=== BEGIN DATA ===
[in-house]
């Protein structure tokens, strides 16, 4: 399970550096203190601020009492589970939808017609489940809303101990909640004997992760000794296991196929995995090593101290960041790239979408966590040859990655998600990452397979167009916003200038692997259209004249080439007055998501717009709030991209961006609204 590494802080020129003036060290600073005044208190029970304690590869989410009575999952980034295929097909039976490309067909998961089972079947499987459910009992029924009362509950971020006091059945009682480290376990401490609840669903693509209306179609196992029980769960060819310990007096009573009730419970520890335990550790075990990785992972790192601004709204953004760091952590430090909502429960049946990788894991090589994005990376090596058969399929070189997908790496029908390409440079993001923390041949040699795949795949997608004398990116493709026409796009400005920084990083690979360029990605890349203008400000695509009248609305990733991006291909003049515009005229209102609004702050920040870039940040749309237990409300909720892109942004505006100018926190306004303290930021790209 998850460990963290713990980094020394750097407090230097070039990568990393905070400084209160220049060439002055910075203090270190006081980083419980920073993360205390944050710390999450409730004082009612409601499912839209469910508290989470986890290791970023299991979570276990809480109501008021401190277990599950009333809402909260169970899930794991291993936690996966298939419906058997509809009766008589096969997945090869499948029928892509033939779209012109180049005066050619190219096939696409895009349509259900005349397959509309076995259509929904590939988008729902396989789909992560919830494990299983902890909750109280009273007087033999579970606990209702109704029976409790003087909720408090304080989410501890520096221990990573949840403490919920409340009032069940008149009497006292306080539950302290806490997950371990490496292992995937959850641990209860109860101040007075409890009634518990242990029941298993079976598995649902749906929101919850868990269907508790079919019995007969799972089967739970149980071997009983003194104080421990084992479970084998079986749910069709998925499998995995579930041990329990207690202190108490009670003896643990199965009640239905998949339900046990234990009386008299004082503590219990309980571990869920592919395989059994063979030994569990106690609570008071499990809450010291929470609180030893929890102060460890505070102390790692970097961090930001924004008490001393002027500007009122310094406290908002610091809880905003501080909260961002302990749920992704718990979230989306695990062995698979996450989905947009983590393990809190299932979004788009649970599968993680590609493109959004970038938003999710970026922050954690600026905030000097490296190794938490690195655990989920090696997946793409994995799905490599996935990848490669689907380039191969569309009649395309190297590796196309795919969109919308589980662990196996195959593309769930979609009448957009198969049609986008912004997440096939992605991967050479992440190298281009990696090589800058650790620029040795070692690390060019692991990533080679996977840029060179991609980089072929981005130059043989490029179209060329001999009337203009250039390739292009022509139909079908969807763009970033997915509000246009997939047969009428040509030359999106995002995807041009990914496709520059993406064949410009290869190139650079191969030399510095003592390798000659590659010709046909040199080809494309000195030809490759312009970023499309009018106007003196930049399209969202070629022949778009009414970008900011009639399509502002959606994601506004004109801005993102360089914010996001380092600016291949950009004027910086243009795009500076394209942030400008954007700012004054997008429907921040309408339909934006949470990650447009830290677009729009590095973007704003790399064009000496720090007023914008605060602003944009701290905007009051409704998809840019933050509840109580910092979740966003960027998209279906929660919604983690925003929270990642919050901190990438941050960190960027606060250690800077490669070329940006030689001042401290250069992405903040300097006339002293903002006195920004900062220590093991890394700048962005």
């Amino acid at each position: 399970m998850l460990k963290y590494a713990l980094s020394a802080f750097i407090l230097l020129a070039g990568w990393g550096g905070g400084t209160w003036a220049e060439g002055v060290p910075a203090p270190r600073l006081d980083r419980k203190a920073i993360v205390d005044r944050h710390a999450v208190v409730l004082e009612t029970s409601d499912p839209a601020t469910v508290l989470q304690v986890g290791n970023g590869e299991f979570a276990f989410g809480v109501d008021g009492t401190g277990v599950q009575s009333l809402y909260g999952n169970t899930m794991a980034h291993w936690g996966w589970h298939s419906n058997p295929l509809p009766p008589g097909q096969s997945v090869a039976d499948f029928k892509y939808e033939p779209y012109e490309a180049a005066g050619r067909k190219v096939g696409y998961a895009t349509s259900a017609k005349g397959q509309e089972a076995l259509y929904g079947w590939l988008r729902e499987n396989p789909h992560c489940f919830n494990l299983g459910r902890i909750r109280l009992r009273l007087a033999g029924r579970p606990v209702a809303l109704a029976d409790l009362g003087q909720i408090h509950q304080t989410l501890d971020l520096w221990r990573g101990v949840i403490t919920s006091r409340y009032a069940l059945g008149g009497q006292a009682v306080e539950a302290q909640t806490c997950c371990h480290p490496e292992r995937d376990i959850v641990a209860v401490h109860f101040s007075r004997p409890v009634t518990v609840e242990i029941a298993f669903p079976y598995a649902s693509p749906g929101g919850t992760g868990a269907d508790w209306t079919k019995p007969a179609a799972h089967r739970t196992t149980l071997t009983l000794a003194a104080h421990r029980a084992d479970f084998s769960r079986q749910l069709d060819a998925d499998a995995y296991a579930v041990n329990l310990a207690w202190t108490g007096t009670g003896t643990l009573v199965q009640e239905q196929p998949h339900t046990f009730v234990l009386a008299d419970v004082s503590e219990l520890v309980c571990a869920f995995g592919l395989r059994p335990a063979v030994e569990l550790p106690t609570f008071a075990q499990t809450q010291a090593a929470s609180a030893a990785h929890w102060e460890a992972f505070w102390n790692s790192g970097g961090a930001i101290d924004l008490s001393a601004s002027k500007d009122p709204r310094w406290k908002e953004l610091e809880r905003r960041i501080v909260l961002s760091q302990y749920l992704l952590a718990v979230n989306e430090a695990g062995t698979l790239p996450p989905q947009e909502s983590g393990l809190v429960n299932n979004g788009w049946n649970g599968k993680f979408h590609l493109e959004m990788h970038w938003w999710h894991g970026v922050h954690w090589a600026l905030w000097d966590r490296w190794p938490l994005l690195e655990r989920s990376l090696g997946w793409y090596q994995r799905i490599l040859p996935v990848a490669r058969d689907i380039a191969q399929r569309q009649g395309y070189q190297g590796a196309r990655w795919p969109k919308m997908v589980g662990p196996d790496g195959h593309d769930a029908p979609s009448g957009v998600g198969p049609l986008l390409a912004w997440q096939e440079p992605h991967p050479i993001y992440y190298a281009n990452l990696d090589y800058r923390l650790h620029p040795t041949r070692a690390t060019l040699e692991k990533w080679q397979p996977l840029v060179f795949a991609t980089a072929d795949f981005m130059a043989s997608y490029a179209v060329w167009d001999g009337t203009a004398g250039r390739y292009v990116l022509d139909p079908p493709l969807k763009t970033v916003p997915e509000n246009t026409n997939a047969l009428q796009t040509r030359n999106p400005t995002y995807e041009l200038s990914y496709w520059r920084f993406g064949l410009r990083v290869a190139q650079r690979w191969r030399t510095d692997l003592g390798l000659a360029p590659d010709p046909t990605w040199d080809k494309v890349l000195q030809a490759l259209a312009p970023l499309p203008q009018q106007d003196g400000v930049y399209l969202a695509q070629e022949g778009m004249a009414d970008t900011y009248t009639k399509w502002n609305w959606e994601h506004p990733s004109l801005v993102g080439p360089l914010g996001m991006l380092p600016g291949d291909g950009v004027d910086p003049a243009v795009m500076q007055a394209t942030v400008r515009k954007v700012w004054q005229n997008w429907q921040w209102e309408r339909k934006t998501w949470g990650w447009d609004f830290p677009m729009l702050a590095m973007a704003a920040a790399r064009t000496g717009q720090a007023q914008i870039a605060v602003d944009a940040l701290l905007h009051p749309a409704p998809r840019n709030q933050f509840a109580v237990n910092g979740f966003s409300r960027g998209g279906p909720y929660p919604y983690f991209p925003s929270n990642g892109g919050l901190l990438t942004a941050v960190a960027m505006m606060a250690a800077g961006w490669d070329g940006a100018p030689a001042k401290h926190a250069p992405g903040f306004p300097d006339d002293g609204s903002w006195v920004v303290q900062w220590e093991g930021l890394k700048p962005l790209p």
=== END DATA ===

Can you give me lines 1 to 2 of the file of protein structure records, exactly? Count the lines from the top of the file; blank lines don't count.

[in-house]
């Protein structure tokens, strides 16, 4: 399970550096203190601020009492589970939808017609489940809303101990909640004997992760000794296991196929995995090593101290960041790239979408966590040859990655998600990452397979167009916003200038692997259209004249080439007055998501717009709030991209961006609204 590494802080020129003036060290600073005044208190029970304690590869989410009575999952980034295929097909039976490309067909998961089972079947499987459910009992029924009362509950971020006091059945009682480290376990401490609840669903693509209306179609196992029980769960060819310990007096009573009730419970520890335990550790075990990785992972790192601004709204953004760091952590430090909502429960049946990788894991090589994005990376090596058969399929070189997908790496029908390409440079993001923390041949040699795949795949997608004398990116493709026409796009400005920084990083690979360029990605890349203008400000695509009248609305990733991006291909003049515009005229209102609004702050920040870039940040749309237990409300909720892109942004505006100018926190306004303290930021790209 998850460990963290713990980094020394750097407090230097070039990568990393905070400084209160220049060439002055910075203090270190006081980083419980920073993360205390944050710390999450409730004082009612409601499912839209469910508290989470986890290791970023299991979570276990809480109501008021401190277990599950009333809402909260169970899930794991291993936690996966298939419906058997509809009766008589096969997945090869499948029928892509033939779209012109180049005066050619190219096939696409895009349509259900005349397959509309076995259509929904590939988008729902396989789909992560919830494990299983902890909750109280009273007087033999579970606990209702109704029976409790003087909720408090304080989410501890520096221990990573949840403490919920409340009032069940008149009497006292306080539950302290806490997950371990490496292992995937959850641990209860109860101040007075409890009634518990242990029941298993079976598995649902749906929101919850868990269907508790079919019995007969799972089967739970149980071997009983003194104080421990084992479970084998079986749910069709998925499998995995579930041990329990207690202190108490009670003896643990199965009640239905998949339900046990234990009386008299004082503590219990309980571990869920592919395989059994063979030994569990106690609570008071499990809450010291929470609180030893929890102060460890505070102390790692970097961090930001924004008490001393002027500007009122310094406290908002610091809880905003501080909260961002302990749920992704718990979230989306695990062995698979996450989905947009983590393990809190299932979004788009649970599968993680590609493109959004970038938003999710970026922050954690600026905030000097490296190794938490690195655990989920090696997946793409994995799905490599996935990848490669689907380039191969569309009649395309190297590796196309795919969109919308589980662990196996195959593309769930979609009448957009198969049609986008912004997440096939992605991967050479992440190298281009990696090589800058650790620029040795070692690390060019692991990533080679996977840029060179991609980089072929981005130059043989490029179209060329001999009337203009250039390739292009022509139909079908969807763009970033997915509000246009997939047969009428040509030359999106995002995807041009990914496709520059993406064949410009290869190139650079191969030399510095003592390798000659590659010709046909040199080809494309000195030809490759312009970023499309009018106007003196930049399209969202070629022949778009009414970008900011009639399509502002959606994601506004004109801005993102360089914010996001380092600016291949950009004027910086243009795009500076394209942030400008954007700012004054997008429907921040309408339909934006949470990650447009830290677009729009590095973007704003790399064009000496720090007023914008605060602003944009701290905007009051409704998809840019933050509840109580910092979740966003960027998209279906929660919604983690925003929270990642919050901190990438941050960190960027606060250690800077490669070329940006030689001042401290250069992405903040300097006339002293903002006195920004900062220590093991890394700048962005």